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Redox Modulation of Skeletal Muscle Function in Microgravity

Principal Investigator:
Michael B. Reid, Ph.D.

University of Kentucky Medical Center

One of the risks associated with long-duration space missions is decreased skeletal muscle function. Lack of weight-bearing activity in microgravity leads to loss of muscle mass and problems with muscle contractions. In select situations like extravehicular activity, muscle fatigue could limit performance. When muscles do not bear weight, a loss of oxidant regulation occurs that contributes to atrophy and decreased function. In this study, Dr. Michael B. Reid seeks to define the loss of oxidant regulation and determine the time course, composition and the source of increased oxidant activity in non weight-bearing muscle. He will then evaluate selected antioxidants for their success in neutralizing and/or preventing muscle weakness and fatigue.

NASA Taskbook Entry

Technical Summary

NASA identifies loss of skeletal muscle function as a key concern for long-term missions. Gravitational unloading causes weakness of antigravity muscles due to loss of muscle mass (atrophy) and contractile dysfunction. In selected conditions, especially extravehicular activity (EVA), performance can also be limited by muscle fatigue. This project evaluated selected compounds, nutritional supplements and pharmacologic agents that may oppose oxidative stress in muscle and protect against weakness and fatigue. The experimental approach was designed to identify and develop countermeasures for human testing in the near-to-mid term. Experiments defined the loss of oxidant regulation that occurs with muscle unloading. Subsequent studies evaluated compounds for protective effects on muscle function. The efficacy of each compound tested in this project is supported by preliminary data from animal studies, human trials or both. Each compound is approved for systemic administration to humans.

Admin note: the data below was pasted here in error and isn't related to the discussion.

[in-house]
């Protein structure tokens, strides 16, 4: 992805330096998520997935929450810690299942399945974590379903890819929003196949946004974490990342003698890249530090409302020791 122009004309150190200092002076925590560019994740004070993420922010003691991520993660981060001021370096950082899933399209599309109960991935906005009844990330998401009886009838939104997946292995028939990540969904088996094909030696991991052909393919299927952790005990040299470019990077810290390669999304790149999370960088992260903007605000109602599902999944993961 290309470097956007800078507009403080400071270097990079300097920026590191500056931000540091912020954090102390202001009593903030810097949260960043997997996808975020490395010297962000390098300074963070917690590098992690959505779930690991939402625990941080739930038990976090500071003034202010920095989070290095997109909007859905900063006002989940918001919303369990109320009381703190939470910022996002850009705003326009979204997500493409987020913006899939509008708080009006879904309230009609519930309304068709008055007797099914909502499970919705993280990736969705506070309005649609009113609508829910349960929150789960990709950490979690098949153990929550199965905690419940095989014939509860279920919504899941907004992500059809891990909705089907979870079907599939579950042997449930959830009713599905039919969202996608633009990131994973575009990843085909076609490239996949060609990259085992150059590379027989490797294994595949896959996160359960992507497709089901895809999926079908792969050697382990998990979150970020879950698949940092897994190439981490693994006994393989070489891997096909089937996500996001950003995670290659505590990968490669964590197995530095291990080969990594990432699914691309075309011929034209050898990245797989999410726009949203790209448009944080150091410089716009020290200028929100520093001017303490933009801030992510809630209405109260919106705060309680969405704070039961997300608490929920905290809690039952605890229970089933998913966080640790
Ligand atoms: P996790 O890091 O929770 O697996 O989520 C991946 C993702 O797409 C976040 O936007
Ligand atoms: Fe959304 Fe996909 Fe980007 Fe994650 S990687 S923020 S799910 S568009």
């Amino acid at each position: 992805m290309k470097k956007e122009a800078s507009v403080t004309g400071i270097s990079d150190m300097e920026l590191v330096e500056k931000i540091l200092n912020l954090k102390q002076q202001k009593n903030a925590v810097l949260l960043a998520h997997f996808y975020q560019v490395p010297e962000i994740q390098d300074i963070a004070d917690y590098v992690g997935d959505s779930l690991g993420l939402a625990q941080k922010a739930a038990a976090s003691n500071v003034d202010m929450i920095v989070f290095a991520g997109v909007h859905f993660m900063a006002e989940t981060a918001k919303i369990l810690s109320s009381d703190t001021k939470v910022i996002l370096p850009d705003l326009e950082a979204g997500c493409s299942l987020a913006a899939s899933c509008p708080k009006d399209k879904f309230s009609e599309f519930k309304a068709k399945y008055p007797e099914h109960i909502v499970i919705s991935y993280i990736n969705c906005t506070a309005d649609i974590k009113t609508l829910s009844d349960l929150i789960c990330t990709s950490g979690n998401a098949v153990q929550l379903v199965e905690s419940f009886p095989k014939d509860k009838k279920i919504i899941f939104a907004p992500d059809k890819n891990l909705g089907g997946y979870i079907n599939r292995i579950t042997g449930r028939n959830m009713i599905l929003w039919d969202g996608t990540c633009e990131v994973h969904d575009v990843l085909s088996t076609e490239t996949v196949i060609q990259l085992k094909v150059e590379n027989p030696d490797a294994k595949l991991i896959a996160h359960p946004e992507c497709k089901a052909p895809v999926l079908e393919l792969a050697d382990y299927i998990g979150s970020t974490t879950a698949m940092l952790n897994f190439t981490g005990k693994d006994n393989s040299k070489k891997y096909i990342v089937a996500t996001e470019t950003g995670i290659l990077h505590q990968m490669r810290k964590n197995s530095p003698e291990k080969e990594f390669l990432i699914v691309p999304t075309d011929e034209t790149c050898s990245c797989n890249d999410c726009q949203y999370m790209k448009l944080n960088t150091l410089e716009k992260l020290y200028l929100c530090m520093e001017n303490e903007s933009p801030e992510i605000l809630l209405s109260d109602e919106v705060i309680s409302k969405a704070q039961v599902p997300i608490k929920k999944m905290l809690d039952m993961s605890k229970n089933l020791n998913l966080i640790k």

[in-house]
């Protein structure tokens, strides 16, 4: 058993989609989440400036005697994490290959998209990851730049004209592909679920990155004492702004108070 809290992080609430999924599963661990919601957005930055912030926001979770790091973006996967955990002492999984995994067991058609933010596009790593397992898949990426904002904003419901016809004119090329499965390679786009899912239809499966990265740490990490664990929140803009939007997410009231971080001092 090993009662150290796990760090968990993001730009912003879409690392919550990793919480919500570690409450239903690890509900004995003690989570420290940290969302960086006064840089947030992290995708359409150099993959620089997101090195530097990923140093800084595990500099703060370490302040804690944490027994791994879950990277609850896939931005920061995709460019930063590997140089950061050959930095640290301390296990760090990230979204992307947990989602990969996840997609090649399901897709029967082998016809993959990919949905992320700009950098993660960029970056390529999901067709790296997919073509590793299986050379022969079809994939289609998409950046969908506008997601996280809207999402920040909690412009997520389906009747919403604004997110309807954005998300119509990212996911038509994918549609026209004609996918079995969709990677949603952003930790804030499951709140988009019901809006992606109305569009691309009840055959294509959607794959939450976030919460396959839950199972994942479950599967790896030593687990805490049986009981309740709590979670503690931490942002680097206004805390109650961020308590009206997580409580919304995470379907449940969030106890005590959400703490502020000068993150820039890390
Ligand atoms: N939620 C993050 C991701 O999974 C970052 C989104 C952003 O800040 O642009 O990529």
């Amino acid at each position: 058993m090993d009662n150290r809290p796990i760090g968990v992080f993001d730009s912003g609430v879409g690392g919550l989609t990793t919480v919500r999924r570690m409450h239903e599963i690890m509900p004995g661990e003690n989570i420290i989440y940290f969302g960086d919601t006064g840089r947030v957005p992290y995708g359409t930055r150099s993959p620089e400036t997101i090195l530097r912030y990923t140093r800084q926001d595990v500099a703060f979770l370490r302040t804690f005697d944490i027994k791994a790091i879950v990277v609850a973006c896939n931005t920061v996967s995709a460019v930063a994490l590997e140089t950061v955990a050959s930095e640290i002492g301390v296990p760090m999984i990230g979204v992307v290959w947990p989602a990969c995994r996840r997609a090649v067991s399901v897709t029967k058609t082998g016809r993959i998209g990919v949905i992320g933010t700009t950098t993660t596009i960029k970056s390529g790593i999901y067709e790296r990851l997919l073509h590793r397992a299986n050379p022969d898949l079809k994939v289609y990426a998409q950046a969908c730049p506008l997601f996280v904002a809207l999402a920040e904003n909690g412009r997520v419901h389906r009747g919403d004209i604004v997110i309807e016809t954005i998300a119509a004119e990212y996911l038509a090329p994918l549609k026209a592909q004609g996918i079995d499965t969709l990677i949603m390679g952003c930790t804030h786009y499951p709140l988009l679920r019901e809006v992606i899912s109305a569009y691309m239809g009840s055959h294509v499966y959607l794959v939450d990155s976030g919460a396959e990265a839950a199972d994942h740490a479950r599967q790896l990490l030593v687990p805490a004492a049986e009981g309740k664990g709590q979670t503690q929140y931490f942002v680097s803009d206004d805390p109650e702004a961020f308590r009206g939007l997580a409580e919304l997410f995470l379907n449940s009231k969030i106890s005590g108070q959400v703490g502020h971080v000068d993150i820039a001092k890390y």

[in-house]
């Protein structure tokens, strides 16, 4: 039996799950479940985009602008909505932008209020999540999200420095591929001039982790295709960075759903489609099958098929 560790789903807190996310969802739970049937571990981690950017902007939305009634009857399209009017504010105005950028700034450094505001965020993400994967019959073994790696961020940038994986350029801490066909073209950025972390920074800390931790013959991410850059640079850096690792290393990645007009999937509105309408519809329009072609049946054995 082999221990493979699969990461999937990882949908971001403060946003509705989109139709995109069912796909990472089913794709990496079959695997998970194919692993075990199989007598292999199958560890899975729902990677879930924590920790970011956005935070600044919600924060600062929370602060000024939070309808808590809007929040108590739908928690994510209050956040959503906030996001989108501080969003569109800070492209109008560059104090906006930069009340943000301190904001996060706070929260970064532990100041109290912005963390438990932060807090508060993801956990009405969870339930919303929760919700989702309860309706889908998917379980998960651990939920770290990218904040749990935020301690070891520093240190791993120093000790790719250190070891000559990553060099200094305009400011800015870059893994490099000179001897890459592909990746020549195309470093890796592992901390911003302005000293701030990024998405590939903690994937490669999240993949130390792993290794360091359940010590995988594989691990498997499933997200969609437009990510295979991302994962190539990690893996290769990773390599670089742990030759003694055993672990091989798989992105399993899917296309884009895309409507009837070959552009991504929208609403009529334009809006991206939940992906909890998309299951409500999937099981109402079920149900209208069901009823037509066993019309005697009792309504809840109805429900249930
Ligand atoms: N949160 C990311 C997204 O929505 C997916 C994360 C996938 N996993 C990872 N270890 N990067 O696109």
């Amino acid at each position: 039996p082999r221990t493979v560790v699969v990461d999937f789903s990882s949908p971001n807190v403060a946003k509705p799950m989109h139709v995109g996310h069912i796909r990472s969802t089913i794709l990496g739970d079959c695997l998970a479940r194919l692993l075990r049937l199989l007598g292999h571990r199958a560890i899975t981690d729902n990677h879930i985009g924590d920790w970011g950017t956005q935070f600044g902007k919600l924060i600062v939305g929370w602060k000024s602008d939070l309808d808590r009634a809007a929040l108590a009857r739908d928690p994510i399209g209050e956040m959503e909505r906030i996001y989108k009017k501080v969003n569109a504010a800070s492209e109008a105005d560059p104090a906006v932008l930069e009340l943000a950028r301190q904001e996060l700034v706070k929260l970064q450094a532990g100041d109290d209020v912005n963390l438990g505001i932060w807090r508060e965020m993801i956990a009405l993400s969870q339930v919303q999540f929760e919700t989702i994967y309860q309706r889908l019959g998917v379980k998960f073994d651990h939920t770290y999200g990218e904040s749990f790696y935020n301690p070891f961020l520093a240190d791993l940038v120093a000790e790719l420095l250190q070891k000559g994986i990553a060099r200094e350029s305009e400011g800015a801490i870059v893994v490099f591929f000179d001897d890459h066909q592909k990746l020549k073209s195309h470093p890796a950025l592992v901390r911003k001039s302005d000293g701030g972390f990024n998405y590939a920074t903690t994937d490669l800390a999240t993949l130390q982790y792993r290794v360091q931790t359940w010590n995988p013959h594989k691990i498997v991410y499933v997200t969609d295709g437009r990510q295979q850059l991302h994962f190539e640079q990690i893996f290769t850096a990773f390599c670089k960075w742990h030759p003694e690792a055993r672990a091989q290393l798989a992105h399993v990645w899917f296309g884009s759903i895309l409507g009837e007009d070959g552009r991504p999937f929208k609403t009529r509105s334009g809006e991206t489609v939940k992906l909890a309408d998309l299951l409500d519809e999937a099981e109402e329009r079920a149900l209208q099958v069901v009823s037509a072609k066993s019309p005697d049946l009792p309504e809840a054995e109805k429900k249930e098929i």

Specific Aims

  1. To determine the time course, composition and source of increased oxidant activity in unloaded muscle. Experiments used mice conditioned by hindlimb unloading for up to two weeks. The antigravity muscle soleus was studied to define the time course of oxidant dysregulation after unloading, to determine the relative contributions of reactive oxygen species versus nitric oxide derivatives, and to test mitochondria as the primary source of increased oxidant activity.
  2. To evaluate selected antioxidants as countermeasures for weakness in unloaded muscle. In these experiments, mice conditioned by hindlimb unloading were treated with one of four interventions that oppose oxidant activity or oxidant-mediated signaling: allopurinol (xanthine oxidase inhibitor), curcumin (NF-kappaB inhibitor), Bowman-Birk inhibitor complex (protease inhibitor), or N-acetylcysteine (NAC; reduced thiol donor). Unloaded soleus was tested for protection against oxidative stress, contractile dysfunction and muscle atrophy.
  3. To test NAC as a countermeasure for handgrip fatigue in humans. Experiments in healthy volunteers defined the appropriate preparation (solution versus capsule) and dosage for oral NAC administration and tested NAC effects on handgrip strength and handgrip fatigue during concentric exercise.

Earth Applications

This research directly addresses two Earth-based problems, loss of function in unloaded muscle and muscle fatigue. The first problem occurs in individuals who are immobilized by injury or surgery. Muscles of the affected limbs atrophy and weaken, making it difficult for the individual to return to normal daily activity. The resulting inactivity lessens the quality of life, increases hospitalization and therapeutic costs, and increases the likelihood of pneumonia, venous thromboses and other serious medical complications. A practical countermeasure to lessen atrophy and weakness would directly benefit these individuals, lessening the problems caused by transient immobilization.

The second problem is familiar to us all. Acute muscle fatigue is a common feature of strenuous exercise. A countermeasure to inhibit fatigue would benefit a broad range of the U.S. populace whose work requires physical exertion ranging from military professionals and firefighters, to police officers and construction workers. The implications for professional athletes are all too obvious.

This project's funding ended in 2009